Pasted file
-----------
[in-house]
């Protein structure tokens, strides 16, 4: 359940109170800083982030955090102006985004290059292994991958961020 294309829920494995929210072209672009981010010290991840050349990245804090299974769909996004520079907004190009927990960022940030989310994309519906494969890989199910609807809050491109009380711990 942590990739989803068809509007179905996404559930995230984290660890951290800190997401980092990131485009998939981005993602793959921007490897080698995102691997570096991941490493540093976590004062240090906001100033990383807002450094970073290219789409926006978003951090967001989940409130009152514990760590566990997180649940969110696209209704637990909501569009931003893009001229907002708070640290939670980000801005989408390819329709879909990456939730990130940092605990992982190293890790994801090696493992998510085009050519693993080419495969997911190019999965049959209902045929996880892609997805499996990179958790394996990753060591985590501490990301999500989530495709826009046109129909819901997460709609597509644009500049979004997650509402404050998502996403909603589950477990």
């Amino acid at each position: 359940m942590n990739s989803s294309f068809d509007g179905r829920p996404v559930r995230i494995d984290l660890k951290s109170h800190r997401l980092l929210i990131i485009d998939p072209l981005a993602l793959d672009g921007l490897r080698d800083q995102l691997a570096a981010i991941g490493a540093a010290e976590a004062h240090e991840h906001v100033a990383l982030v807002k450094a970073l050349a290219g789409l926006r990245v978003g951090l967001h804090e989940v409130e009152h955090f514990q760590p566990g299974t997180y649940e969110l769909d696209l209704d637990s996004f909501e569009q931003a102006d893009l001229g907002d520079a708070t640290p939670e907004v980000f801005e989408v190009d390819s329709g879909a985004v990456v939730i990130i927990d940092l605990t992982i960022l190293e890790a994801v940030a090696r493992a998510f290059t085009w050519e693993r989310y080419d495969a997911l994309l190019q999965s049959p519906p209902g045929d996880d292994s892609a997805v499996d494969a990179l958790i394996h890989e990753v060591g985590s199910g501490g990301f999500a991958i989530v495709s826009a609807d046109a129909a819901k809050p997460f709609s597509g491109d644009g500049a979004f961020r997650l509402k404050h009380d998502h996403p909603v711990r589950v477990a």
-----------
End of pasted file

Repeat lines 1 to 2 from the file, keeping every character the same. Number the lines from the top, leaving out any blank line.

[in-house]
């Protein structure tokens, strides 16, 4: 359940109170800083982030955090102006985004290059292994991958961020 294309829920494995929210072209672009981010010290991840050349990245804090299974769909996004520079907004190009927990960022940030989310994309519906494969890989199910609807809050491109009380711990 942590990739989803068809509007179905996404559930995230984290660890951290800190997401980092990131485009998939981005993602793959921007490897080698995102691997570096991941490493540093976590004062240090906001100033990383807002450094970073290219789409926006978003951090967001989940409130009152514990760590566990997180649940969110696209209704637990909501569009931003893009001229907002708070640290939670980000801005989408390819329709879909990456939730990130940092605990992982190293890790994801090696493992998510085009050519693993080419495969997911190019999965049959209902045929996880892609997805499996990179958790394996990753060591985590501490990301999500989530495709826009046109129909819901997460709609597509644009500049979004997650509402404050998502996403909603589950477990």